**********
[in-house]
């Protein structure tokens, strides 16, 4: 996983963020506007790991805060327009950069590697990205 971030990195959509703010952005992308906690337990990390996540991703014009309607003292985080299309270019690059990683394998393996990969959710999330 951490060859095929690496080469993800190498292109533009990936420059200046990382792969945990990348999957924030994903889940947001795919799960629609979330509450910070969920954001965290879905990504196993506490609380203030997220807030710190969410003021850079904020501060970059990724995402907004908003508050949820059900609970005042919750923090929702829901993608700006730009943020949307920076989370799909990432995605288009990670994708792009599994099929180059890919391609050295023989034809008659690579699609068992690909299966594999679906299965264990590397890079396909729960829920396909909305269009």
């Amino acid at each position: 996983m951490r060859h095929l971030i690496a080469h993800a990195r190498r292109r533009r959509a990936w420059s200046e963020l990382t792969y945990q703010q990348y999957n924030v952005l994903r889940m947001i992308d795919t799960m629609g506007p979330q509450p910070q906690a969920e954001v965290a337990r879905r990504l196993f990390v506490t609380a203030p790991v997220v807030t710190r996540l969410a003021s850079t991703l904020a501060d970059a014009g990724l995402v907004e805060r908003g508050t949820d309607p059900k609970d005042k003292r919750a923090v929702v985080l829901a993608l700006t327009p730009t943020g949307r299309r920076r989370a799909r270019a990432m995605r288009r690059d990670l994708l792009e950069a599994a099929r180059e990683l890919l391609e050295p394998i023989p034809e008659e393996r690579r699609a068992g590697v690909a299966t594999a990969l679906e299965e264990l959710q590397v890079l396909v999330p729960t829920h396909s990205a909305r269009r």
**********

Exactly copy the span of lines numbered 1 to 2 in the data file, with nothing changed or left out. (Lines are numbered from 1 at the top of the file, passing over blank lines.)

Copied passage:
[in-house]
């Protein structure tokens, strides 16, 4: 996983963020506007790991805060327009950069590697990205 971030990195959509703010952005992308906690337990990390996540991703014009309607003292985080299309270019690059990683394998393996990969959710999330 951490060859095929690496080469993800190498292109533009990936420059200046990382792969945990990348999957924030994903889940947001795919799960629609979330509450910070969920954001965290879905990504196993506490609380203030997220807030710190969410003021850079904020501060970059990724995402907004908003508050949820059900609970005042919750923090929702829901993608700006730009943020949307920076989370799909990432995605288009990670994708792009599994099929180059890919391609050295023989034809008659690579699609068992690909299966594999679906299965264990590397890079396909729960829920396909909305269009």